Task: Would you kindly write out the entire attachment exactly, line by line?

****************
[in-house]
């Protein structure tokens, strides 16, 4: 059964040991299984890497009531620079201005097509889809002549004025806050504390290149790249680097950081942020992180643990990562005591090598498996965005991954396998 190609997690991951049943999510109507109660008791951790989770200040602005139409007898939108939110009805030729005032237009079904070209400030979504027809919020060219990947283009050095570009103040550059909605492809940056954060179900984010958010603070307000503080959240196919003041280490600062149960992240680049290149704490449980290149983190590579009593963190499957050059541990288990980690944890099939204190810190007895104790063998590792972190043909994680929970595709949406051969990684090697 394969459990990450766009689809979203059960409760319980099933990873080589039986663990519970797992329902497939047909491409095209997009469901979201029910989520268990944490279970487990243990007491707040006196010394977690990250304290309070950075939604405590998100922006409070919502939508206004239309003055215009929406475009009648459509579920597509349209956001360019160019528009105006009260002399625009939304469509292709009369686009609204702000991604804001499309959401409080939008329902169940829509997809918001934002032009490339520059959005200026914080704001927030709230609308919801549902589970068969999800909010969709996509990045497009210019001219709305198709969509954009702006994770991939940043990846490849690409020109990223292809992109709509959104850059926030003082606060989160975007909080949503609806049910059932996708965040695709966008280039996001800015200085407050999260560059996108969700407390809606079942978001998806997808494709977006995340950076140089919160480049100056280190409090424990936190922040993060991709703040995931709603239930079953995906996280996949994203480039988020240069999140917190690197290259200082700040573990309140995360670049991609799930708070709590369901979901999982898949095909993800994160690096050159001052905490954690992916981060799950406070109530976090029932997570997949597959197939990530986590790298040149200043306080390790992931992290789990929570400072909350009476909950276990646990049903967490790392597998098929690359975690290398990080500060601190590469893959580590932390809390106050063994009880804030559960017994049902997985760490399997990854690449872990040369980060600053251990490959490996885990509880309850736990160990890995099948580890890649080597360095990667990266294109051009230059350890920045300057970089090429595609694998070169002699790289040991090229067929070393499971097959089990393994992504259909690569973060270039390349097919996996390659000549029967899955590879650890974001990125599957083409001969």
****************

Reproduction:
[in-house]
């Protein structure tokens, strides 16, 4: 059964040991299984890497009531620079201005097509889809002549004025806050504390290149790249680097950081942020992180643990990562005591090598498996965005991954396998 190609997690991951049943999510109507109660008791951790989770200040602005139409007898939108939110009805030729005032237009079904070209400030979504027809919020060219990947283009050095570009103040550059909605492809940056954060179900984010958010603070307000503080959240196919003041280490600062149960992240680049290149704490449980290149983190590579009593963190499957050059541990288990980690944890099939204190810190007895104790063998590792972190043909994680929970595709949406051969990684090697 394969459990990450766009689809979203059960409760319980099933990873080589039986663990519970797992329902497939047909491409095209997009469901979201029910989520268990944490279970487990243990007491707040006196010394977690990250304290309070950075939604405590998100922006409070919502939508206004239309003055215009929406475009009648459509579920597509349209956001360019160019528009105006009260002399625009939304469509292709009369686009609204702000991604804001499309959401409080939008329902169940829509997809918001934002032009490339520059959005200026914080704001927030709230609308919801549902589970068969999800909010969709996509990045497009210019001219709305198709969509954009702006994770991939940043990846490849690409020109990223292809992109709509959104850059926030003082606060989160975007909080949503609806049910059932996708965040695709966008280039996001800015200085407050999260560059996108969700407390809606079942978001998806997808494709977006995340950076140089919160480049100056280190409090424990936190922040993060991709703040995931709603239930079953995906996280996949994203480039988020240069999140917190690197290259200082700040573990309140995360670049991609799930708070709590369901979901999982898949095909993800994160690096050159001052905490954690992916981060799950406070109530976090029932997570997949597959197939990530986590790298040149200043306080390790992931992290789990929570400072909350009476909950276990646990049903967490790392597998098929690359975690290398990080500060601190590469893959580590932390809390106050063994009880804030559960017994049902997985760490399997990854690449872990040369980060600053251990490959490996885990509880309850736990160990890995099948580890890649080597360095990667990266294109051009230059350890920045300057970089090429595609694998070169002699790289040991090229067929070393499971097959089990393994992504259909690569973060270039390349097919996996390659000549029967899955590879650890974001990125599957083409001969």